The exposition in this story is so sketchy that I initially thought it was a deliberate (and rather clever) inversion of Wolverine’s memory loss – this time, the characters know far more than the reader. Actually, though, I have a sinking feeling that the exposition is just hopelessly lacking. Elsa Bloodstone shows up as a guest star and the story doesn’t really bother explaining who she is either. And it seems this Covenant bunch have turned up once before, in a story Bunn wrote for the Point One issue of the Captain America And… team-up book. If anyone actually read Captain America and Namor #635.1, perhaps they can let me know whether the story makes any more sense with that knowledge; as it is, it’s kind of a string of things happening for reasons that aren’t really being explained to the reader. And I’m honestly not sure whether that’s deliberate.
Wolverine and the X-Men #18 – Back at the crossover, this issue takes place simultaneously with Avengers vs X-Men #12, but its main focus is on events at the school. Idie is suddenly acting rather strangely thanks to a new (and naturally suspicious) church that she’s made contact with. Broo investigates and basically finds out that it’s a scheme by the Hellfire Club. And all this is intercut with another chance to enjoy AvX #12.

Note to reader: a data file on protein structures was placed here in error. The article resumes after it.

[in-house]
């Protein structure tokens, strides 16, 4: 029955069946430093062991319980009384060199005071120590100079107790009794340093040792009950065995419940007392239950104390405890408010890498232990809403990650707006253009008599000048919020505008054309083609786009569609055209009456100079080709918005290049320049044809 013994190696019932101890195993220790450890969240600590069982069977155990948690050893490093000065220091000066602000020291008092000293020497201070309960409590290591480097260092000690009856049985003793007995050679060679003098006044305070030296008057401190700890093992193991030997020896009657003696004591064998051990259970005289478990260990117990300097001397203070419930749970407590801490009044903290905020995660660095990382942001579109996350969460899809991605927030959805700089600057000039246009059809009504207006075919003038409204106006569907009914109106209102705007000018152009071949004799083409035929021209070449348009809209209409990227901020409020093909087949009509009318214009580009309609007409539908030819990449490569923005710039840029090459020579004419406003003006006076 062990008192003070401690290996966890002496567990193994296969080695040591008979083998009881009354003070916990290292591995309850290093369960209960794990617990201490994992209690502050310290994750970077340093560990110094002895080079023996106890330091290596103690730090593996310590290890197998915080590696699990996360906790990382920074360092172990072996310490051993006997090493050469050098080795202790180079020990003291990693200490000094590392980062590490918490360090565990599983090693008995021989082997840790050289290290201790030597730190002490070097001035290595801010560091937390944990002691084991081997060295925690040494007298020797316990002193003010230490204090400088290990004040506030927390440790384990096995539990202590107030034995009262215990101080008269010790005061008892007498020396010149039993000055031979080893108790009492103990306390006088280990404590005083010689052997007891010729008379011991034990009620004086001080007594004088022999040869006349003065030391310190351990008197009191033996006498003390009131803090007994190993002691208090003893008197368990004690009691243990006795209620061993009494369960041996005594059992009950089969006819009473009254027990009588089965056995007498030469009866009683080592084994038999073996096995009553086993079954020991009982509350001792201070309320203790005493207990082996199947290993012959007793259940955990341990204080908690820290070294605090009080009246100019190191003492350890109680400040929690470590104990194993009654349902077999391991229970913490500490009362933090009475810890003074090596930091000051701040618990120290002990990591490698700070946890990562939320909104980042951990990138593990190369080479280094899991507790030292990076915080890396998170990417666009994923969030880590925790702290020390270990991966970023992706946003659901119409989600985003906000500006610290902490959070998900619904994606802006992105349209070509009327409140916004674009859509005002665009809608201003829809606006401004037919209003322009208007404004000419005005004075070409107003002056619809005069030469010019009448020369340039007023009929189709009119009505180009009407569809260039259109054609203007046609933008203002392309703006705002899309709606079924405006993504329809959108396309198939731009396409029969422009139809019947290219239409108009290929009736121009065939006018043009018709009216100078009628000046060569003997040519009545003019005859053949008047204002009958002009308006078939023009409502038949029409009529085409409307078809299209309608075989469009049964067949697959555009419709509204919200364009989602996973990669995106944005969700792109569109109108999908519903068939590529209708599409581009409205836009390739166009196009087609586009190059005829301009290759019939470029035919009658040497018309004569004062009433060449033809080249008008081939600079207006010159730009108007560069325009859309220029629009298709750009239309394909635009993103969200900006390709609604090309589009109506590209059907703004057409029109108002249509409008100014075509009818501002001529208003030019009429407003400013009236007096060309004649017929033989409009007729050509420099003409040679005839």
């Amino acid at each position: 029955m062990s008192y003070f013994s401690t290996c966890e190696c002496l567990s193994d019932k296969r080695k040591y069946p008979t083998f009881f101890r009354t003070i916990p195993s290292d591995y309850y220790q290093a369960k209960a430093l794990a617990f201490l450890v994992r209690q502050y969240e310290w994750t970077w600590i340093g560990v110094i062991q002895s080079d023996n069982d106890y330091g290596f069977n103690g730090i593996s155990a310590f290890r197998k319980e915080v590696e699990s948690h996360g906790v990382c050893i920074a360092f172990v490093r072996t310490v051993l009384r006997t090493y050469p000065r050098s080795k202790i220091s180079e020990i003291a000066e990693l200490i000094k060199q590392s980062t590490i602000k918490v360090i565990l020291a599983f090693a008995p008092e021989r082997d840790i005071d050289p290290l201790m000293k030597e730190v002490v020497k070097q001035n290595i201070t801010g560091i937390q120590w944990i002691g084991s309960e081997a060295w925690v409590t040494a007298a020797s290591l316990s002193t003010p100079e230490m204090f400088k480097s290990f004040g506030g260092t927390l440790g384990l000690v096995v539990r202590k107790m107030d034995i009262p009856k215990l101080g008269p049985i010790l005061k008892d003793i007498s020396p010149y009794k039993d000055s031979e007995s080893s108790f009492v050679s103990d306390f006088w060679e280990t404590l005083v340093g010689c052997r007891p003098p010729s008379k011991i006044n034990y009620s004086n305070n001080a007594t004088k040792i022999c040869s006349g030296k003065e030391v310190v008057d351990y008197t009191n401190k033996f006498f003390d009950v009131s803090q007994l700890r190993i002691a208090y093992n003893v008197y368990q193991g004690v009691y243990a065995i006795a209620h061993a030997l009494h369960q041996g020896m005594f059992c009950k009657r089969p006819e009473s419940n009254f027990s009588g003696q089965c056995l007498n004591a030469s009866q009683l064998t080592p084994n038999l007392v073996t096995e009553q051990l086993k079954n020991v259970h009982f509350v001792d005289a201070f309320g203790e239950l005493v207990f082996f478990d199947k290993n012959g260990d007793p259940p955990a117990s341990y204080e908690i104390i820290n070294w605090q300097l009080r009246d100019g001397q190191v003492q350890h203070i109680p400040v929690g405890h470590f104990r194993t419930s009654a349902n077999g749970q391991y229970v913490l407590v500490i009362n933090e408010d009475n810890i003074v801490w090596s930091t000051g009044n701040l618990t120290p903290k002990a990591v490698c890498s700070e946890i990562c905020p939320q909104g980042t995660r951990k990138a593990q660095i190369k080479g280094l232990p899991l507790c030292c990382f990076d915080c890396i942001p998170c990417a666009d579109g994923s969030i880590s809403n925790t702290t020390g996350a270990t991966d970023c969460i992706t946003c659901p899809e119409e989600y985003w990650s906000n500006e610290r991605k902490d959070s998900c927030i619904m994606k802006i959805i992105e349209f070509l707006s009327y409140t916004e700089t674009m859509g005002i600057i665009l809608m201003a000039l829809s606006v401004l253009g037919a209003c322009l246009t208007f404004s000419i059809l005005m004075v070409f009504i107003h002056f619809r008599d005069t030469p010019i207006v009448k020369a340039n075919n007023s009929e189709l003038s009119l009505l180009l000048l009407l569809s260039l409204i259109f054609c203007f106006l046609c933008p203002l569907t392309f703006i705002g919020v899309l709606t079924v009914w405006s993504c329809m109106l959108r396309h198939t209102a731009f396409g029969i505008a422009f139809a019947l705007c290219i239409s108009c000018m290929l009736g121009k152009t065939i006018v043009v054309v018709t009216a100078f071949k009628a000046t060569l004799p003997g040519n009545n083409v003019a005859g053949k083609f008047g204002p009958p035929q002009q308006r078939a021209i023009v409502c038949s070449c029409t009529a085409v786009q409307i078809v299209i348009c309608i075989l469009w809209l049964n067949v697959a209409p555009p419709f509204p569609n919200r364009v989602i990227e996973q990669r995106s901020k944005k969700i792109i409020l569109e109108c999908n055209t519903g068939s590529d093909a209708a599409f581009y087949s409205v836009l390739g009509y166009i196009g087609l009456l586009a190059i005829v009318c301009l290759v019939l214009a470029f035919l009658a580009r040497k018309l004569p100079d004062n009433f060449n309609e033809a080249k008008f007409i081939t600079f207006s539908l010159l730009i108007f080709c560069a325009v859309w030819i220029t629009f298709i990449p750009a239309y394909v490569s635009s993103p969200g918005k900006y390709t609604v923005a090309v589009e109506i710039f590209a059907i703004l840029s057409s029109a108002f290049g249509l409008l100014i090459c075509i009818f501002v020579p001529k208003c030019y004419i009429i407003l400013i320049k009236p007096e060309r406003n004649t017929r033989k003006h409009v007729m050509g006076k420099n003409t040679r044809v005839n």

I’m not quite sure the intercutting works here. It seems as though Aaron is trying to set up some kind of parallels between the big epic finale and the comparatively low-key stuff at the school, but I don’t think it comes off. After all, it’s not like AvX #12 was designed with this in mind, nor does it make prominent use of any of this book’s cast. But it does allow Aaron to play off the rebirth of mutants against a genuinely surprising ending.